Livestreaming of the performing arts is on the rise and reaching down into new sectors. Attitudes within the arts world about this trend range from the apocalyptic (“It will cannibalize live attendance and pound the final nail in live arts’ coffin”) to the redemptive (“New, younger audiences will be attracted who will restore health to an ailing arts sector”).
Attendance at performing arts is not a pretty picture. A 2013 National Endowment for the Arts report stated that in the five years from 2008 to 2012 attendance at musical plays declined nine percent while straight plays fared even worse with a twelve percent decline.
The problem is not that our interest in experiencing stories has diminished. We have been craving stories ever since we gathered around a fire outside cave entrances and were taught, inspired and amused by music, dance and language. Consider this: new prime time scripted cable shows have grown an astonishing 683% since the turn of the century, according to Joe Adalian at New York magazine’s Vulture website. Mad Men and Breaking Bad were just the leading edge of a huge wave. There’s a reason lots of good playwrights in recent years have moved to L.A. and have not been writing much for the stage of late. Here in Seattle more than a few writers are gainfully employed creating narratives for mobile phone games. Storytelling has been expanding to other media.
During the last month in Seattle I have attended two livestreaming arts performances – the Metropolitan Opera’s double bill of Cavalleria Rusticiana and Pagliacci from New York, and from the National Theatre (NT) in London the new Tom Stoppard play, The Hard Problem. The production values of both were top-notch. You often feel like you’re right on stage with the actors. The operas were superb, Pagliacci being the better of the two. The Hard Problem, while a worthy exploration of thorny philosophical questions, will not claim a place among Stoppard’s superior plays. In this play ideas dominate emotion and character, always a hard problem to overcome in dramatic structure.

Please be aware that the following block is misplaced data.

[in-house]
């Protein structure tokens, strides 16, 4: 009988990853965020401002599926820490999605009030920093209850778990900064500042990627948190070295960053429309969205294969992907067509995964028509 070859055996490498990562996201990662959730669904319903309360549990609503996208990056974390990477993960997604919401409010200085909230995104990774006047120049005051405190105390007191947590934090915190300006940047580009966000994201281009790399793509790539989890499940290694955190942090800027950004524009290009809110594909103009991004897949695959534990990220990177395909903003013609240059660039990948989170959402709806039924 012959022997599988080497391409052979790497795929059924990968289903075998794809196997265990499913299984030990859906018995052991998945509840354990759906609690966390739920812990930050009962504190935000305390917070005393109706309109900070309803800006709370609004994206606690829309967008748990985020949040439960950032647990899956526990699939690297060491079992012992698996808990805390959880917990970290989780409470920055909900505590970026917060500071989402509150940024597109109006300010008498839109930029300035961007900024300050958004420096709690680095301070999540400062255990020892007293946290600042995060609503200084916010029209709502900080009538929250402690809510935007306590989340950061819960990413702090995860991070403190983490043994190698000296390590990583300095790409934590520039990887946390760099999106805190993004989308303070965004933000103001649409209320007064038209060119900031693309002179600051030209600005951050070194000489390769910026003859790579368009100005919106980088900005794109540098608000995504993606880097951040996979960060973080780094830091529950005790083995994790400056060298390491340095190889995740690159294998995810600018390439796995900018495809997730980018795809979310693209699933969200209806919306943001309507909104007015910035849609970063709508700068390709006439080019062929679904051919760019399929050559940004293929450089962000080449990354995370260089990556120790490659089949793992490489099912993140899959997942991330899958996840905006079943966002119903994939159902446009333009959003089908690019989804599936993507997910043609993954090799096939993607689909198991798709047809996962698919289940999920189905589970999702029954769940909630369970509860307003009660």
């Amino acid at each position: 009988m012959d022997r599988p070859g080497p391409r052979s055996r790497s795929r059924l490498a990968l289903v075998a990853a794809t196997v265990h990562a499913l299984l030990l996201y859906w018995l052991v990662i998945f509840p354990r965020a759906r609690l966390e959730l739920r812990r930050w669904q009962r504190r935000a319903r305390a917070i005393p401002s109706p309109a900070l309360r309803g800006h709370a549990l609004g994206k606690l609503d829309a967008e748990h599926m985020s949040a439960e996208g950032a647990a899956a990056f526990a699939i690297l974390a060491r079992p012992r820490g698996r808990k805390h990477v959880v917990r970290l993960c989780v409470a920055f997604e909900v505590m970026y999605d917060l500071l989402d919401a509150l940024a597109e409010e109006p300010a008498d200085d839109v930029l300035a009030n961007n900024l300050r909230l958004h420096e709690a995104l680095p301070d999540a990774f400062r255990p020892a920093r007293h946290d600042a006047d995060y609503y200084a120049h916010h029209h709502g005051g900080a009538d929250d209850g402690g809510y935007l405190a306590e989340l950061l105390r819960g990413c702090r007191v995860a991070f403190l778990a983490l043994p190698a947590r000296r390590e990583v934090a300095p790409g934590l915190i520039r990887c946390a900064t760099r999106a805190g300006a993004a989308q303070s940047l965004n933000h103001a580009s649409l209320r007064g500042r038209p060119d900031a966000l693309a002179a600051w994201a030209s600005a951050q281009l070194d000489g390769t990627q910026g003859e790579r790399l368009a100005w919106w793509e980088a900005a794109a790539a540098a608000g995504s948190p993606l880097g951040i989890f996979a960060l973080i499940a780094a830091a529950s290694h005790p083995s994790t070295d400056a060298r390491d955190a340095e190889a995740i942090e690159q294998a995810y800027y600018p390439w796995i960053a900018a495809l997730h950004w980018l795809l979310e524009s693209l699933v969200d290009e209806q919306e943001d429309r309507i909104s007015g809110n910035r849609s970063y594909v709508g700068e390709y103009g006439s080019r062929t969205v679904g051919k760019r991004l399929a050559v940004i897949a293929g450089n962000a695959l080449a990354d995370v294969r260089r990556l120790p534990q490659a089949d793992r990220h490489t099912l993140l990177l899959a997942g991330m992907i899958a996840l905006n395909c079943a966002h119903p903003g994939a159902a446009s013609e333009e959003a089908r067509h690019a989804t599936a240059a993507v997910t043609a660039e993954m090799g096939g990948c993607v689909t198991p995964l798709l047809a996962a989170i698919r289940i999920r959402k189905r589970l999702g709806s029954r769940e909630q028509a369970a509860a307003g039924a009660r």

The NT Live broadcast included a short interview with Stoppard by the play’s director Nicholas Hytner. When I later visited the “NT Live” website I discovered that the brief interview offered prior to the play was an excerpt from a 40-minute interview with Stoppard, the full version of which is posted on the NT Live website. This points out a benefit of livestreaming: features such as interviews with artists or showing activities backstage can be added relatively easily.
Ticket prices were about $20, roughly what one pays in Seattle to attend the equivalent of an off-off-Broadway play, and far less than for a ticket to Seattle Opera or a play at a top Seattle theatre company. I didn’t take a head count but estimate 250 opera lovers attended the Met Live broadcast (it began at 9:30 a.m. Seattle time). The Hard Problem was screened five times in a 100-seat cinema. Perhaps half the seats were occupied at my performance. That would yield an approximate total attendance of also 250. These numbers pose no threat to Seattle Opera or local theatre companies; fears of cannibalizing live attendance are not warranted. Rather, I have to believe that any impact on local live performance ticket sales is net positive. The live-streaming reinforces or stimulates new interest in attending local arts events.
I wrote a recent post about London’s Royal Opera House’s remarkable 2012 video production of Act Three of Wagner’s opera Die Walkure, which deployed 17 cameras. That effort represents the extreme high-end version of this trend.